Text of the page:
Just below the headline on the October 14, 2011 World Fishing Network blog post on the Professional Tarpon Tournament Series, you’ll find a button labeled “Report Abuse.” The network, which broadcasts the PTTS, obviously didn’t pick up on the irony oozing from this one.
If it were only that easy. Just a few clicks, and the “abuse” that has become synonymous with the PTTS goes away. Tried it. Didn’t work.
The article is headlined “Behind the Scenes of PTTS: Controlled Chaos.” It is credited to Joe Mercurio, identified as “host of Professional Tarpon Tournament Series.” Back in October, writing this curious little PR yarn probably seemed like a great idea to someone at the PTTS and the cable TV outfit. Today it reads more like a guilty plea.
“Controlled chaos,” the author writes, is a term that has become overused. It’s a cliche, Mercurio says. Except when it comes to describing the PTTS. “Talk to someone about the Miller High Life Professional Tarpon Tournament series, however, and if you don’t hear that term, something’s wrong.” Yes, Joe, we agree. Something’s wrong.
With this joke, you don’t have to read to the end to get to the punchline. It’s right up front. “When the term ‘controlled chaos’ was coined,” Mercurio wrote, “the PTTS is what the originator had in mind.” Chaos is defined as (1) “Complete disorder; utter confusion.” (2) “A disorderly mass; a jumble.” Which is pretty much what the Florida Legislature was targeting when it did a little term coining of its own.
Our lawmakers came up with something they called “careless operation.” And they made it unlawful. “All operators are responsible for operating their vessel in a reasonable and prudent manner with regard for other vessel traffic.” And, of course, “anyone who operates a vessel with willful disregard for the safety of persons or property will be cited for reckless operation, a first-degree misdemeanor.” Strangely, there’s no exemption for operating a boat in a controlled “unreasonable and imprudent manner.” What were they thinking?
Perhaps Capt. Artie Price, who Mercurio notes is a “six-time Skeeter Team of the Year winner,” put it best. “There are some wild things going on out there,” Price said, adding “it’s one of the things that makes Boca Grande so much fun to fish.”
Back to you, Joe: “Picture 50 boats of varying styles jockeying for position without wrecking each other, around pods of tarpon … Oh yeah, don’t forget the non-tournament, weekend warrior trying for his shot at a huge silver king, right in the middle of it all.” Hey, as Price says, it’s what “makes Boca Grande so much fun to fish.” Just ask the family, out for a relaxing morning in the Pass, that finds itself suddenly caught “right in the middle of it all.” Hey kids, you having fun?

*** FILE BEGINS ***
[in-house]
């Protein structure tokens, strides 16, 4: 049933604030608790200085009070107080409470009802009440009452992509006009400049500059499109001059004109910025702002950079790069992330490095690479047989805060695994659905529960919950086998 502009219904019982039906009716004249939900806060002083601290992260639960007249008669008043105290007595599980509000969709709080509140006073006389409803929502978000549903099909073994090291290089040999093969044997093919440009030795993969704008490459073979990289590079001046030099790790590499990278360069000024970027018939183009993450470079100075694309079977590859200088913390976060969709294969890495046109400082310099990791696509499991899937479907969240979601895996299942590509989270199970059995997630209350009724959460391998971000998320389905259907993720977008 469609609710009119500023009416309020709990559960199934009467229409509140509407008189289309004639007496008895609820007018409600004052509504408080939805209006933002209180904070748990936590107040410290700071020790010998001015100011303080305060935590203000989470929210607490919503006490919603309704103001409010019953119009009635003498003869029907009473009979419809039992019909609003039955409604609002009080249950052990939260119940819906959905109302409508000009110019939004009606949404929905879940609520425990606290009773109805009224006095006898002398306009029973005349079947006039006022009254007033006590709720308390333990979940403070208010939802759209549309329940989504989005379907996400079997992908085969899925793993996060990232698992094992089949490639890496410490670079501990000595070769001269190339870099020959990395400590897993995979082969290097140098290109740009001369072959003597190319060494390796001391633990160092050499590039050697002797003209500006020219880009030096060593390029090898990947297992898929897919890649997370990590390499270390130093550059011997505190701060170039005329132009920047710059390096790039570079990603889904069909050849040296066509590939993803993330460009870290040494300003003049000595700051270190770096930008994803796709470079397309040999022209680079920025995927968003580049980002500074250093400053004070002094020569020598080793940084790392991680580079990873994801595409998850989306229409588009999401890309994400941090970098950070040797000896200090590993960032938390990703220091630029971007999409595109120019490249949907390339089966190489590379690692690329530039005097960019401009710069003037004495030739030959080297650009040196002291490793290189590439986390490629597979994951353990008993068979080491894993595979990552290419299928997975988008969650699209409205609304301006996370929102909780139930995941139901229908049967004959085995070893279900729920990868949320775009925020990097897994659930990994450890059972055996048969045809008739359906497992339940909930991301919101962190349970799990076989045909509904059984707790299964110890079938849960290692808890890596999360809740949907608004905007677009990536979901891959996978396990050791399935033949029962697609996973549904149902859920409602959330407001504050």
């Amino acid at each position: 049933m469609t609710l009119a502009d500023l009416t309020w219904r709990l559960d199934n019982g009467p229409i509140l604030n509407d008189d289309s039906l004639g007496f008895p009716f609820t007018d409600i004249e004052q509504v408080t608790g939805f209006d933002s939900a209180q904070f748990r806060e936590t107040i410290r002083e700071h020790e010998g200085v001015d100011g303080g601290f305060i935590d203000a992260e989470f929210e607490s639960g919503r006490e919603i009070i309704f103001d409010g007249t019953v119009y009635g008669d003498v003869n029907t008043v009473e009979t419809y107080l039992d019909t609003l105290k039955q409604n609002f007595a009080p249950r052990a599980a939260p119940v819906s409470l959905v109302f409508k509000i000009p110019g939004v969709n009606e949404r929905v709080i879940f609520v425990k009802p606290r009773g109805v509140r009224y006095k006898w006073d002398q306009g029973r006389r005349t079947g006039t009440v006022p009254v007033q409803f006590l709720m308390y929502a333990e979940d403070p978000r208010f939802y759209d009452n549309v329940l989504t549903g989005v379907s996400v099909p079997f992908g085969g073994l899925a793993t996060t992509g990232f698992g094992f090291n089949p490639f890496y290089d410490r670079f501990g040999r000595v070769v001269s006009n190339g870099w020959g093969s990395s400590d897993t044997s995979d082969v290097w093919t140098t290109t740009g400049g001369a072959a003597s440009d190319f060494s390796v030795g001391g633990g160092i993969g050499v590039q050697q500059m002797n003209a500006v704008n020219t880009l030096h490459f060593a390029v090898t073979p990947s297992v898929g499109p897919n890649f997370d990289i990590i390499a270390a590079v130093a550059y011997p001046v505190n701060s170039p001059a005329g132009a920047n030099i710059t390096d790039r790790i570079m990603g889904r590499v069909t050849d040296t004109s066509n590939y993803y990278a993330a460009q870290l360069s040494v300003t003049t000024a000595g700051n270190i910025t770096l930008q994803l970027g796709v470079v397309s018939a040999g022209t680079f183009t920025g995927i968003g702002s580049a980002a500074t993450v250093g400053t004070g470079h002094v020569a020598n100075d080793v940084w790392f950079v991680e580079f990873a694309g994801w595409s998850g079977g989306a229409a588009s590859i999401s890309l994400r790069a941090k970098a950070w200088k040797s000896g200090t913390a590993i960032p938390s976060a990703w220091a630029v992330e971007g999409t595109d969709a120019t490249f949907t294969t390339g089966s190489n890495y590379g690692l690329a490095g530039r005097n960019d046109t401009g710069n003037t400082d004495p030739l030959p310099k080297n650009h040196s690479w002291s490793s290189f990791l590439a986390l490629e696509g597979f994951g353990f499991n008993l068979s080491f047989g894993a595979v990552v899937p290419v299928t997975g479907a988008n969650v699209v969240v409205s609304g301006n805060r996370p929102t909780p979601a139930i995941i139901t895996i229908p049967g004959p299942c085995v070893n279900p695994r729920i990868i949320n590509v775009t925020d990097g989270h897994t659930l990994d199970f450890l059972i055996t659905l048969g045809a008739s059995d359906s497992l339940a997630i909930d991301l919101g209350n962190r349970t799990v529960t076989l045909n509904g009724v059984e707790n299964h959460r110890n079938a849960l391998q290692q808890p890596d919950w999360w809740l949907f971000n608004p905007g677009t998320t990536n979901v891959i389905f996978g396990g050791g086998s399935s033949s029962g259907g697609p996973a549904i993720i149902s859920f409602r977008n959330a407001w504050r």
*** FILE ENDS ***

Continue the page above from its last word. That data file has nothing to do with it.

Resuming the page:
“Controlled chaos” is no longer in the tournament’s vocabulary. Either are “complete disorder” and “utter confusion” and “a disorderly mass.” Same with those “wild things going on out there.” You know, the stuff that once made Boca Grande Pass “so much fun to fish.” In Tallahassee, the people charged with law enforcement are scrambling to explain why, as all this “careless operation” was taking place within clear view, the PTTS was seemingly given a Get Out of Jail Free Card by the state.
The Lee and Charlotte county sheriff’s offices are empowered to enforce boating safety laws. Many deputies in both agencies are cross-sworn – they share jurisdiction when it comes to Boca Grande Pass. The FWC has shown it either can’t or isn’t willing to get the job done. And Mercurio has provided the world with evidence that there is clearly a job that needs doing.
Save The Tarpon Inc. sees no need for new laws. Those already on the books, if enforced, are more than sufficient. Accordingly, Save The Tarpon Inc. will be requesting that marine deputies from Lee, Charlotte or both counties be detailed to Boca Grande Pass during any future PTTS events to give local residents and the boating public assurance that existing law is, in fact, enforced as the legislature intended. You will be asked to add your voice when the time comes.
The legislature has an obvious and compelling interest in the enforcement of the laws it creates. It also has broad investigatory powers. Save The Tarpon Inc., with your assistance and support, will also be contacting local lawmakers with our shared concerns. Mercurio’s words will, of course, be Exhibit A.
When it comes to the PTTS, there has been no shortage of “chaos” on the water. It’s the “control” part that has been sorely missing. It’s time to click on that “abuse” button.